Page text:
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Federal Subsidized Student Loan

Receiving a college education may be the single most important accomplishment that one may achieve in their entire life time.

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The two major student loan programs, the William D. Ford Federal Direct Loan Program and the Federal Family Education Loan Program, offer students and their families a number of federal subsidized student loan options to help cover postsecondary educational expenses. The U.S. Department of Education, under the authority of the federal government, will distribute a budgeted $73 billion worth of federal student loans in 2008 in the form of 14.8 million loans. Many of these loans will be federally subsidized student loans.

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Applying for any fashion of federal educational aid requires a Free Application for Federal Student Aid, which is also commonly referred as a FAFSA. Although the benefits of the federally subsidized loans far outweigh those of their counterparts, the application process is the same.

Benefits of a federal subsidized student loan includes:

  • No interest payments while enrolled in school at least half-time
  • No interest payments following graduation for six months
  • No interest payments for extended periods for qualifying students
  • Distributed on a need-based contingency
  • Incorporate all traditional benefits of federal student loans

A federal subsidized loan differs from unsubsidized private and federal loans in that borrowers must pay no interest accruals during specific periods of time. For some students, this means four to five years of interest-free loans while attending an accredited postsecondary institution such as college, universities, trade school, alternative school, or vocation training center. With unsubsidized loans, borrowers face interest payments at the inception of a loan, while with subsidized loans, the federal government pays interest accruals for students and their families. Besides the interest-specific benefits intrinsically linked to subsidized loans, all federal loans offer a host of other benefits in comparison to private lending companies. Advantages such as low interest rates, easy renewal, flexible repayment periods, forbearance allowances, consolidation, and refinancing options only compound the attractiveness of subsidized loans from the United States government.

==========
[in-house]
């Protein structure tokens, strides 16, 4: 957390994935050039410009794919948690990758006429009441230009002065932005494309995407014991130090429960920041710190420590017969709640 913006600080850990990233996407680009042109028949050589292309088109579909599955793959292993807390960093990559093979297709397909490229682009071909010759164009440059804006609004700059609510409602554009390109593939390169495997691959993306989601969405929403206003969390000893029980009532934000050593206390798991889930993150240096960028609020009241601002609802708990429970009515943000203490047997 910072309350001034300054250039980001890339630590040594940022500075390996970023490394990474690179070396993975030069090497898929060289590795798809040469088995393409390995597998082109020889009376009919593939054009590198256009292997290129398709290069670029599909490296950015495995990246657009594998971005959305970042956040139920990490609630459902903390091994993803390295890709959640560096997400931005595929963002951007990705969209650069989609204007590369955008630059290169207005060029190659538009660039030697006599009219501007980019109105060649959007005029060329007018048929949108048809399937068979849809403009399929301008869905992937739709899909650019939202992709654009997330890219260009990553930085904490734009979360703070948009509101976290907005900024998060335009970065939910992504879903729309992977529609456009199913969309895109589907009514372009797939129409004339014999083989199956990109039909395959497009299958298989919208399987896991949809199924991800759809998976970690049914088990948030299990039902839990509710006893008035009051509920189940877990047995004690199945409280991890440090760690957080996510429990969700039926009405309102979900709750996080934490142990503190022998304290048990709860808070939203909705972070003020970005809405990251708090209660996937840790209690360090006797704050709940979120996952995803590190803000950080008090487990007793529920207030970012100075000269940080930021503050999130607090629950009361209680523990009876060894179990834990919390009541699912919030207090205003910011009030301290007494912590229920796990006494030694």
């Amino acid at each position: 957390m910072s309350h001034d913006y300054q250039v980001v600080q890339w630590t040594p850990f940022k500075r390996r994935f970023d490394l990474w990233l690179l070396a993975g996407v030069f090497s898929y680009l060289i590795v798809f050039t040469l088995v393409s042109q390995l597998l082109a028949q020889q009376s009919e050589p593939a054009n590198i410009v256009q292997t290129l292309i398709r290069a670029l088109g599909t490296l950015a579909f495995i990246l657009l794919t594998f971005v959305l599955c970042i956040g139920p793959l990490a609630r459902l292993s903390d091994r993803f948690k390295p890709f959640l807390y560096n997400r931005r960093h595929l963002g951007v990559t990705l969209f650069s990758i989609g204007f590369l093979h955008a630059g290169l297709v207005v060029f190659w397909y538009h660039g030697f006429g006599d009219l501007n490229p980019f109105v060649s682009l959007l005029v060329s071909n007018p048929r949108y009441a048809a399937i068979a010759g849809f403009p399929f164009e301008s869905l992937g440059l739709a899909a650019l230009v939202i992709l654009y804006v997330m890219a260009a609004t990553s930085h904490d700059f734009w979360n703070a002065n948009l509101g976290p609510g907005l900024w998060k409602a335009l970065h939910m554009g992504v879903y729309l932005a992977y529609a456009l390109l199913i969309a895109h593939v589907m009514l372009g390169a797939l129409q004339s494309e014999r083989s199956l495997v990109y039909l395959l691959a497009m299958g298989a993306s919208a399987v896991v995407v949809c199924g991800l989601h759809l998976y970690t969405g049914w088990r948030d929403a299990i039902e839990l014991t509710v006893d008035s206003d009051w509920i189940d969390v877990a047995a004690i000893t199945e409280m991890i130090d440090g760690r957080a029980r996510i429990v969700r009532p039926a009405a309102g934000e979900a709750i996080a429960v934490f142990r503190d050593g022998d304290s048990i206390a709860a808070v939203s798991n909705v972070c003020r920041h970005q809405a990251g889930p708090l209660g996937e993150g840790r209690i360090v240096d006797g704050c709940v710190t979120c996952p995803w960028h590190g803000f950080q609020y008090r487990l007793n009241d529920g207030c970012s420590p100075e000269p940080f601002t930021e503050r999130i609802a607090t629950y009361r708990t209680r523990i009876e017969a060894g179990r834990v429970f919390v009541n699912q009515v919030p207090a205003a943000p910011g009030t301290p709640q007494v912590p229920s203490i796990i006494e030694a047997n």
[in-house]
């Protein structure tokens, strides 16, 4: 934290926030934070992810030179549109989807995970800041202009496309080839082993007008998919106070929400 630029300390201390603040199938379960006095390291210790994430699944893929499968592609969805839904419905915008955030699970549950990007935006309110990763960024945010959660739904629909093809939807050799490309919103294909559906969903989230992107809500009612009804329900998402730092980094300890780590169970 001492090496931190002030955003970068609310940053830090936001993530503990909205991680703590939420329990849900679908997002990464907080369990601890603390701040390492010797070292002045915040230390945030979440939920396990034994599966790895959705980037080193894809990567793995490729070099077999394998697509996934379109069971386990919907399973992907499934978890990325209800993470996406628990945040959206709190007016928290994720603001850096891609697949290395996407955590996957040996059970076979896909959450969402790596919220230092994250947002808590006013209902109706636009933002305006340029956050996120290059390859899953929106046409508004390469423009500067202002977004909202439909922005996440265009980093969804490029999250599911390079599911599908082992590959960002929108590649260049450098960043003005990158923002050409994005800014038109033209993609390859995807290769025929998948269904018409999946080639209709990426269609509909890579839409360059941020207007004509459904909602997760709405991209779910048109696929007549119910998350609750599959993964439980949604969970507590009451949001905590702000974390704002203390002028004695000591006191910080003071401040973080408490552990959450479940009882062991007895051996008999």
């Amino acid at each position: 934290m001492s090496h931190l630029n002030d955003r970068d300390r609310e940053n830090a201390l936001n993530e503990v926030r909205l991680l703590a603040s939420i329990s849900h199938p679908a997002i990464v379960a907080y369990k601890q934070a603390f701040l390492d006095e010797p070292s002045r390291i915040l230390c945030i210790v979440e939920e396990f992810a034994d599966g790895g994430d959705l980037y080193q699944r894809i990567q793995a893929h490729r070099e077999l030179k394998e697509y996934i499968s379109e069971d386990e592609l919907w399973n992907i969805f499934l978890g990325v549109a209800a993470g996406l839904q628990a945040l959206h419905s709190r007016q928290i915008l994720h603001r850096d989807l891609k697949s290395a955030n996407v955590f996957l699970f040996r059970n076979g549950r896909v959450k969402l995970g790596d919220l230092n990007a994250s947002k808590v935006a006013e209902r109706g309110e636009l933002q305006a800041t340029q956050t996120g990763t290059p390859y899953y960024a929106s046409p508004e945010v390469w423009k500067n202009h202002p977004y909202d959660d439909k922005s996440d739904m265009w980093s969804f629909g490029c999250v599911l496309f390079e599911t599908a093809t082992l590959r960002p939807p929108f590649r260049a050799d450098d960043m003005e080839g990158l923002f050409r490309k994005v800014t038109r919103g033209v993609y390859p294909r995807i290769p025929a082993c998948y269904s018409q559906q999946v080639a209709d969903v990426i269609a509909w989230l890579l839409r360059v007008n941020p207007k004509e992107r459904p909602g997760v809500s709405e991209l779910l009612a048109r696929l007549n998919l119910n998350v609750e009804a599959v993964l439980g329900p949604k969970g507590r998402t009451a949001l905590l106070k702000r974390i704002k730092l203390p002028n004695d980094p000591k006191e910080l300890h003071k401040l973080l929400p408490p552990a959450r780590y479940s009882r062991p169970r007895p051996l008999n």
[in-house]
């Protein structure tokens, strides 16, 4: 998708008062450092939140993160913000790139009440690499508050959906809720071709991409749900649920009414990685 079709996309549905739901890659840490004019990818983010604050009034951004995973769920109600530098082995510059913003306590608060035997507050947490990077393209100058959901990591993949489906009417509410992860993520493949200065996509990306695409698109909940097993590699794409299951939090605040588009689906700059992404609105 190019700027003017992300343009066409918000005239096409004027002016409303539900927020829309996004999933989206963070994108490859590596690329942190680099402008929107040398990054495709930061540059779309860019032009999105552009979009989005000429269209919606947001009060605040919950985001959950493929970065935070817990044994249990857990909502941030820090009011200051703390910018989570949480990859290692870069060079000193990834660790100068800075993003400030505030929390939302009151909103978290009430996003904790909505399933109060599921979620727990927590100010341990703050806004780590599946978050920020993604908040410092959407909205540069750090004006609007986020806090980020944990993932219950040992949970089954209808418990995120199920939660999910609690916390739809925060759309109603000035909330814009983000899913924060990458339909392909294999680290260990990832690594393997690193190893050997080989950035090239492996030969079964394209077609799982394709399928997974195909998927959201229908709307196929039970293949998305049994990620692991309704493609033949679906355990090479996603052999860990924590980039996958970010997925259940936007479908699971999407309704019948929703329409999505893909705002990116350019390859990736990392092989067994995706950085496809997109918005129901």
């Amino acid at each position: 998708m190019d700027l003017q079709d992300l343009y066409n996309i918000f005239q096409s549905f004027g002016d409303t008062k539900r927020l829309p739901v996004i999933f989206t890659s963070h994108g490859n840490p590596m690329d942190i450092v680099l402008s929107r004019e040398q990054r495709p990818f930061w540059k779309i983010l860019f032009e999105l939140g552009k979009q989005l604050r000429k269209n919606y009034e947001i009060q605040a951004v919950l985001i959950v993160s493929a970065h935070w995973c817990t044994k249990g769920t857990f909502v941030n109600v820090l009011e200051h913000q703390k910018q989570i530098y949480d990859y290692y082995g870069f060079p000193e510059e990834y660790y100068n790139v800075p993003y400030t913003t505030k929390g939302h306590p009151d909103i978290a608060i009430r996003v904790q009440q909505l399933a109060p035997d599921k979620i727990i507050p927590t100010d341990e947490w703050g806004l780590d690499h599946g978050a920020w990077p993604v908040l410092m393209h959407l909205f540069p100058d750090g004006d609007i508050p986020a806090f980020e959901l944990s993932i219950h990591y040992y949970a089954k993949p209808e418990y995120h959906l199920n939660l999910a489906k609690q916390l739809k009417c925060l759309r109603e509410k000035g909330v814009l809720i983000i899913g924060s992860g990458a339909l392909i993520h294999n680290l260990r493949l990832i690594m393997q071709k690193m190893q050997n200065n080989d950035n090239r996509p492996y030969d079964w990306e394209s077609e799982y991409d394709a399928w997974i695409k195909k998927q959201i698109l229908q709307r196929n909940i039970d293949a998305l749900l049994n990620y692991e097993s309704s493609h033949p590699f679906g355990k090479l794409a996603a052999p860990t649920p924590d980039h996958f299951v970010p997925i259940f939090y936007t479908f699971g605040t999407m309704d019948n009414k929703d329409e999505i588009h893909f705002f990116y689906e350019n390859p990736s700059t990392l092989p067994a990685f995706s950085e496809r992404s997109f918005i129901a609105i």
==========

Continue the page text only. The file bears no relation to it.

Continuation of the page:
Student and parent financial situations determine the eligibility amounts students are able to borrow from the government in the form of a federal subsidized loan. Students and their parent use the past year’s tax information and current asset holdings to fill out the necessary information on the application online or printed application. Almost 50 percent of American undergraduates receive aid from the government in some form, according to statistics published in 2006 from the US Department of Education statistics. However, of the students who took advantage of the flexibility and affordability of the federal loans, only 34 percent of these borrowers sought the interest benefits of a federal subsidized student loan. Currently, one of the most common forms of unsubsidized loans is available through the Stafford Loan Program. The 2007 College Cost Reduction and Access Act dropped the fixed interest rates on the Stafford federal subsidized student loan to 6 percent for those distributed after July 1, 2008. In July 2011, the rates will reach an astonishingly low 3.4 percent.

Although each lending situation proves fiscally unique, figures can, hypothetically speaking, paint a picture of the financial differences between subsidized and unsubsidized loans. A student utilizing unsubsidized loans will face no financial obligations until six months after graduation. With unsubsidized loans, this is not the case. Essentially, unsubsidized loans will remain interest free until students leave school or graduate, which is an important financial factor when considering the costs of a complete postsecondary education.

Want to learn more about a federal subsidized student loan?
Learn more about your federal subsidized student loan options today.